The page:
Early Learning Resources Early years drama activities (part 4)

High Quality, Low Cost. Mud Kitchens

Visit The Early Learning Shop

Early years drama activities (part 4)

Posted by:

This is the final part of my collection of drama games for early years settings. I hope you will try them out and let me know how you get on. You can download a free pdf containing all 13 games here.  

The Sun Shines on

Great game for verbal literacy and awareness of others.

1. All the children sit in a circle(ideally on chairs), with one child (or yourself initially) in the middle.

2. The person in the middle says ‘The sun shines on….’ And then ends it with whatever they like (eg ‘…everyone with brown hair’, ‘…everyone who likes chocolate cake’, ‘…everyone who eats their vegetables’, ‘…everyone wearing trainers’)

3. Everyone who the statement is true for has to get up and sit in a different sit in a different place. The last person seated is in the middle next time.

Martha’s game

Fantastic for raising awareness of relativity and layers of stories. Don’t be put off if children don’t grasp this straight away – even if they are spiderman every single time, they are still embracing the imaginative

concept of the activity!

1. One person starts o_ the game by moving into the middle of the circle, making a statue of something with their body and announcing to the group what they are ( “I’m a tree”, whilst standing tall, arms above head.)

2. The next person comes into the space and joins the tableau (freeze-frame). They may for example say “I am a dog underneath the tree” and then make the statue of the dog next to the person who is the tree.

3. Person 3 joins in a similar manner (“I am the person walking the dog”) and so on until all members of the group are part of the tableau.

This activity can be extended by bringing the tableau to life with sound or movement .

The Chair Game

Great for imaginative role play, using props, building confidence, developing

complex language skills.

1. Introduce the game by explaining that there is an invisible door behind you and through that door is the most exciting place in the whole world (chocolate grows on the trees, it’s sunny every day, everyone is happy etc etc)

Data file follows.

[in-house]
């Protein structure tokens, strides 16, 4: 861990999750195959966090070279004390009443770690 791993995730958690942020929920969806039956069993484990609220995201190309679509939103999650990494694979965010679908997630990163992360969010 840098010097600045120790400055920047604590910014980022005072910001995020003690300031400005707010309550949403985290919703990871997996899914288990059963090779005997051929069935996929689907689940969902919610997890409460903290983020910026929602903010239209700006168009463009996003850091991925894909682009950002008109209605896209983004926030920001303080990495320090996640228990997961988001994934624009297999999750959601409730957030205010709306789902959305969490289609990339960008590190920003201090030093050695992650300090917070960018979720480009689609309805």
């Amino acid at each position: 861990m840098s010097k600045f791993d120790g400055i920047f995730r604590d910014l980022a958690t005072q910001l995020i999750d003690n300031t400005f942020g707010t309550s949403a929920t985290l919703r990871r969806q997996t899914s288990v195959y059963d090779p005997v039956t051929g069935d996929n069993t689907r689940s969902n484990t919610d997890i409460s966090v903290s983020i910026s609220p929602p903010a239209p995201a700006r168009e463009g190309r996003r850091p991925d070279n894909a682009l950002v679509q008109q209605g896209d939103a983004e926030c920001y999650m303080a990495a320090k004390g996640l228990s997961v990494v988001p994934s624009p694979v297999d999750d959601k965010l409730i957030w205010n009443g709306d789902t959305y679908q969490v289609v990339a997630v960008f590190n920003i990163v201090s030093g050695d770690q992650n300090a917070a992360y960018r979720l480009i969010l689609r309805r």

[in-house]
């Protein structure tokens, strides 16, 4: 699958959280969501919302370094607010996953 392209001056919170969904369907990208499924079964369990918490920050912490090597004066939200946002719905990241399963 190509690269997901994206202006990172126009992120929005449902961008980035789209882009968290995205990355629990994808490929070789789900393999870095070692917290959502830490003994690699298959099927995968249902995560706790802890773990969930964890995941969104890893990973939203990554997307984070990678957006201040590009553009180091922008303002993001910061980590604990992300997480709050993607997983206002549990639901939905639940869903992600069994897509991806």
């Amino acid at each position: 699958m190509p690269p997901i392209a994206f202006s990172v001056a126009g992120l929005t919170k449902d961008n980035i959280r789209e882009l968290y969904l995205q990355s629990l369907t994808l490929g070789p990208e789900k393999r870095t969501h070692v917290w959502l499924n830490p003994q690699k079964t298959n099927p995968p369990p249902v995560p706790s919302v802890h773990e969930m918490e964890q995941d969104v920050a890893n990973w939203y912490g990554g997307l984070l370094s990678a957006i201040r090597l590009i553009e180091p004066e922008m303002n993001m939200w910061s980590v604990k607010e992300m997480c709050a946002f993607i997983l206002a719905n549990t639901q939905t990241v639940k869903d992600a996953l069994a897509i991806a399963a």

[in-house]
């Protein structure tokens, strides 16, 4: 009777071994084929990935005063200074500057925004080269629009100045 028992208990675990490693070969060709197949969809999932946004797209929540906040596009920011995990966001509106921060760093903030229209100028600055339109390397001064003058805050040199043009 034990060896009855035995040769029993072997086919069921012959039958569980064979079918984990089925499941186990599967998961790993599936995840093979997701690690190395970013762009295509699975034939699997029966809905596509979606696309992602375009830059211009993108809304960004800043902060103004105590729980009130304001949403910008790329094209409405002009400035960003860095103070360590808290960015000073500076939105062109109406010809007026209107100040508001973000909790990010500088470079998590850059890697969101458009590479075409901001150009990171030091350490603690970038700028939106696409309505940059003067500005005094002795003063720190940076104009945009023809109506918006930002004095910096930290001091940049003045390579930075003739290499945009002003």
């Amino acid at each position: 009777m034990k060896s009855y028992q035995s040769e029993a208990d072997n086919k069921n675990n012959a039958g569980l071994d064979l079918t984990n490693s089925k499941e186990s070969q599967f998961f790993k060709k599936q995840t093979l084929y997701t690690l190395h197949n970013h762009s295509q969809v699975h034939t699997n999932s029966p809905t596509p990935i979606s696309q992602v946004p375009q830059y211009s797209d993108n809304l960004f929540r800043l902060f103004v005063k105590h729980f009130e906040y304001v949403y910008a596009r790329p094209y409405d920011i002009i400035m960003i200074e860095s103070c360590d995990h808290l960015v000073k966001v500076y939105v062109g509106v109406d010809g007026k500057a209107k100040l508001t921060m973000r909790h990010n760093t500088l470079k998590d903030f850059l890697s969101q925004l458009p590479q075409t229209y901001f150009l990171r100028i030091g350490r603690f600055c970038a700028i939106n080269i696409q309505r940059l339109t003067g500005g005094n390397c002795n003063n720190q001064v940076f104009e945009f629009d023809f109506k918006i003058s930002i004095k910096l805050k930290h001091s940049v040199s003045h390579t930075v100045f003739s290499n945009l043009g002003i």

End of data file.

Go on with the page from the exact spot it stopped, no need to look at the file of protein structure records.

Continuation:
2. The only rule of the amazing magical land of joy is that there are ‘no chairs allowed’.

3. Children have to try and get into the land by persuading the ‘guard’ on the door that the chair is not a chair (“it’s a dog”, “but this is my wheelbarrow”, “it’s a buggy”)

4. Once they are ‘allowed in’ they then take on the role of ‘guard’ and someone else tries to get in.


Lovely activity to start exploring physical theatre and repetitive movement. Encourages children to work together as a team and use their imaginations.

1. Explain to the children that you will be creating a machine today.

2. Ask them to choose what the machine will make (at this point if they chose a dinosaur or the colour pink or bubble gum…anything…it doesn’t really matter – humour them and validate their ideas.)

3. Ask what we need inside the machine and ask them one at a time to add in an action for the suggestion they make.

4. Encourage them to repeat their actions (and sound effects?) over and over again, all at the same time.

5. Play with speeding the machine up and slowing it down.

Lindsay is a freelance creative practitioner and community artist www.lindsayjanehunter.co.uk 

Share Your Thoughts

This will be shown

This won't be shown

Required fields


Love our free resources?

You can access thousands more as an ELHQ Premium member,
including all the new weekly updates.
Membership costs just £18 per year.

Featured Articles
Jackie, Sunderland
As an NQT this site has been a lifesaver. The resources have saved me loads of time and the forest school activities have been particularly useful. Thanks!
Mo, Bristol
I really enjoy putting together eye-catching displays in my classroom and ELHQ always has lots of colourful and engaging material to choose from.
Marianne, Hackney
I am new to EYFS and all the planning documents on this site have been really helpful, especially all the templates.
Michael, South Wales
The bright colours and clear images are brilliant for my SEN pupils. For a lot of the children routines are really important, so the visual timetable in particular has been a big hit.
Karen, Edinburgh
All of the story resources have been put to good use in our library corner, especially during World Book Day. Keep up the good work!